FIG. 6 shows the treatment of a threaded hole using the stress wave process. The action of the indenters is shown in Step 1. Afterwards the hole is drilled out to a starting diameter appropriate for cutting threads as shown in Step 2. The hole is then machined or tapped to produce threads to accommodate a threaded bolt or fastener as shown in Step 3. The final configuration is shown in Step 4. Applications include panels, lug nuts, engine components or any other structure that has threaded holes to accommodate a threaded bolt.

FIG. 7a shows the simultaneous or sequential treatment of a pattern or set of holes. The plan form view of a pattern of four holes around a center hole is not representative of all hole patterns, but is used for illustrative purposes. The holes in the pattern, or set, do not necessarily need to be the same size or require the same dimple depth. In high volume applications such as an engine blocks or automotive wheels, it is desired to treat many, if not most, of the holes simultaneously. This reduces the time required to treat each part and increase production throughput. In those instances where it is not practical to treat the entire pattern simultaneously, then the processing can be broken down into sets of holes or even individual holes. The treatment of a pattern of holes can be performed, depending on the particular fatigue life requirements of the structure, from either one side or two sides. The indenter end shapes and dimple depths can be tailored to suit the hole diameter in the pattern. The holes, after treatment can be machined as straight through holes, straight non-through holes, stepped holes, countersink holes, or any other hole configuration.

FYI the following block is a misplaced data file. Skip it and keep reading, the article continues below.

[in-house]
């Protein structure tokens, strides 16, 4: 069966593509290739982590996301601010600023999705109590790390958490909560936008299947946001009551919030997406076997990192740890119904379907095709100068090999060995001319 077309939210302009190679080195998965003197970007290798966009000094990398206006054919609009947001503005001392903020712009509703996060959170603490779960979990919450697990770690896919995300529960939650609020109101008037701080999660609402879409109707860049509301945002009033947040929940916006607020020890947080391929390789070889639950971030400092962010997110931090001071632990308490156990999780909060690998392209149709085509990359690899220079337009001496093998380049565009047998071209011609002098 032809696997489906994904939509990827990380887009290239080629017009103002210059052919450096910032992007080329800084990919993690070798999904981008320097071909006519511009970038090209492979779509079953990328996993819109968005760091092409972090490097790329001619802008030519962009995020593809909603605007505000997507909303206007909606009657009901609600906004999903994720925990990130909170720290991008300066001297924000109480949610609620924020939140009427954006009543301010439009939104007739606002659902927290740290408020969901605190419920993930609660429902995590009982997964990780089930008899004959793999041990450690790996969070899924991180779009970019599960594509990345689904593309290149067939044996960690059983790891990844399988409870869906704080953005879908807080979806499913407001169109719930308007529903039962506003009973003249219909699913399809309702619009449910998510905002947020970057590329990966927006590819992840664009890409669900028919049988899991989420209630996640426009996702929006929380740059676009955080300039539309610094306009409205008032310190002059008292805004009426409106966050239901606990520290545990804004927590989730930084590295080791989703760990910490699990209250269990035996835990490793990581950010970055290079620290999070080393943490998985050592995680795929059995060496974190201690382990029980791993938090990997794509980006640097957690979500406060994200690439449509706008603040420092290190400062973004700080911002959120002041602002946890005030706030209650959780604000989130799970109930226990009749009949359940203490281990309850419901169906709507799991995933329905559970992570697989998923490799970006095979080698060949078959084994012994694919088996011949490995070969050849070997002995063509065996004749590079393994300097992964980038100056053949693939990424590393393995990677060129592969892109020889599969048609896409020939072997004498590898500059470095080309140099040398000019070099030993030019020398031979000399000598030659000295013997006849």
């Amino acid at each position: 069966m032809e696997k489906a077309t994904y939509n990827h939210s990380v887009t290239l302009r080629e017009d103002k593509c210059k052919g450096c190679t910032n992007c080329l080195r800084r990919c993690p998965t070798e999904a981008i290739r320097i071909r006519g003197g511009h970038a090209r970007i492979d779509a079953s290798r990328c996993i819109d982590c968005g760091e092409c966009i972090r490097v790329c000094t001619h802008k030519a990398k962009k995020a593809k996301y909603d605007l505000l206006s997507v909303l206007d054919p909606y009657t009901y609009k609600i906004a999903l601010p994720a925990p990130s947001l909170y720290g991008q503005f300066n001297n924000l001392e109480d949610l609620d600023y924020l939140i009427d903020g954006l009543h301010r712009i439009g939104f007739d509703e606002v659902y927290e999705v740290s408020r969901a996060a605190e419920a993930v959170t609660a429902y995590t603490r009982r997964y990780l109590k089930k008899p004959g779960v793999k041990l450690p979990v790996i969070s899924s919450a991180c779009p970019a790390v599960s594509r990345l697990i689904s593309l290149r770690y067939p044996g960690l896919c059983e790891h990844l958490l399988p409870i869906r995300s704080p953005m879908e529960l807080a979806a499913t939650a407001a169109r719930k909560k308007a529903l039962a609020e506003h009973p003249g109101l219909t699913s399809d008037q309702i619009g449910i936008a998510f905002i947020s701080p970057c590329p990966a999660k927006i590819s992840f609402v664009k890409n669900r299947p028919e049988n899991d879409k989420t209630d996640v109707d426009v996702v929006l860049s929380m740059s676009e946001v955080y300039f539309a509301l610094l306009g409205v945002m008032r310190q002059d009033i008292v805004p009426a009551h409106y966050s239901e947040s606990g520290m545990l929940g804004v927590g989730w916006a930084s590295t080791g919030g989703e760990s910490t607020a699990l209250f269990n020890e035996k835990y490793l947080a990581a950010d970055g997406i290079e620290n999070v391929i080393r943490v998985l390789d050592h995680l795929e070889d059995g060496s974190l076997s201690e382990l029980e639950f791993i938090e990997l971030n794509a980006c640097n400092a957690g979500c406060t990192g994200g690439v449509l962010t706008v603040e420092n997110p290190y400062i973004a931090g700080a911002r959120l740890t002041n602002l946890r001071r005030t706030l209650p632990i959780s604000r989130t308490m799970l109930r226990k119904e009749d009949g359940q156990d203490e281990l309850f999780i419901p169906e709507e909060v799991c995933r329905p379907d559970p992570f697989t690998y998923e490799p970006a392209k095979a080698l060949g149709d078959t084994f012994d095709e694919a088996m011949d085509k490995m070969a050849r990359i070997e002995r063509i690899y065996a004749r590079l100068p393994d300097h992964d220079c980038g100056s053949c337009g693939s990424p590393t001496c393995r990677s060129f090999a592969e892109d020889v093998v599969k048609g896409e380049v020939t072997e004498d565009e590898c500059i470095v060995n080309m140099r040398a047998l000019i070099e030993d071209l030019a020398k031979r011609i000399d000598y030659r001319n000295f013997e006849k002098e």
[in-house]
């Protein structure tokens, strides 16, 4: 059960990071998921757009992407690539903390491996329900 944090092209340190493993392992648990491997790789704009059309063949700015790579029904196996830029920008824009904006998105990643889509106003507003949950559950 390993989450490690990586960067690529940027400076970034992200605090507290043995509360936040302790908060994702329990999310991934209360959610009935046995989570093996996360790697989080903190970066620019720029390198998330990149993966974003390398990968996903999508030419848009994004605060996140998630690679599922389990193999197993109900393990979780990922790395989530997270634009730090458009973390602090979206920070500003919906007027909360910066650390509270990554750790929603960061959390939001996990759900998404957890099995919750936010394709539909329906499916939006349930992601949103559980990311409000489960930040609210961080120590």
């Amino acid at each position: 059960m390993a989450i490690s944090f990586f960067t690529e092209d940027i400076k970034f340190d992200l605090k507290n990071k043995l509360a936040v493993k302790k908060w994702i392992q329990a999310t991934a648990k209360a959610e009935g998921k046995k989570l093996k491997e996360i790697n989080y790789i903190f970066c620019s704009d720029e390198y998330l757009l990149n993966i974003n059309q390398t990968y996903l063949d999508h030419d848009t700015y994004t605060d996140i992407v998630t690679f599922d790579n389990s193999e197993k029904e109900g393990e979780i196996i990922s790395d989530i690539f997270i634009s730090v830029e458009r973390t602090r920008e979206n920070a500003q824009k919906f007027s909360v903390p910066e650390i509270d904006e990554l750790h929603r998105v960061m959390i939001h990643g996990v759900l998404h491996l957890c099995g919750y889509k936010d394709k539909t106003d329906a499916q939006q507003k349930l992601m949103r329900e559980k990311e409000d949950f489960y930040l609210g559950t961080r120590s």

FIG. 7b is the same as FIG. 7a except for an optional support device. The support is typically a close fitting metal structure that resists deformation along a free edge of the part from processing holes near the free edge. The basic process of treating the holes involves a relatively large radial plastic flow of material outward from the indenter. For structure where treated holes or other cutouts are near a free edge the radial plastic flow tends to distort or deform the edge. In instances where this deformation is not allowed a support device may be used. The specific configuration in the figure is for instructional purposes only. Any support device, whether an internal plug, straight rail, outer ring structure and like, can be used to resist the deformation at a free edge. View 1 shows an internal support that resists the internal free edge deformation from the one-sided treatment of a hole or pattern of holes near the edge. View 2 is similar to View I except that the internal support is allowed to pass through a hole in the underlying support. This arrangement is helpful for high-volume applications where tools may be acting on both sides of the part. It may also be understood that the internal support fits into a recess in the underlying support. View 3 shows two-sided treatment of a part using an internal support. In each view, a portion of the support matches the surface of the free edge of the part that it supports. The views show an edge that is perpendicular to the face of the part, but it should be understood a support can be made to match an angled, stepped, curved, grooved or other edge geometry.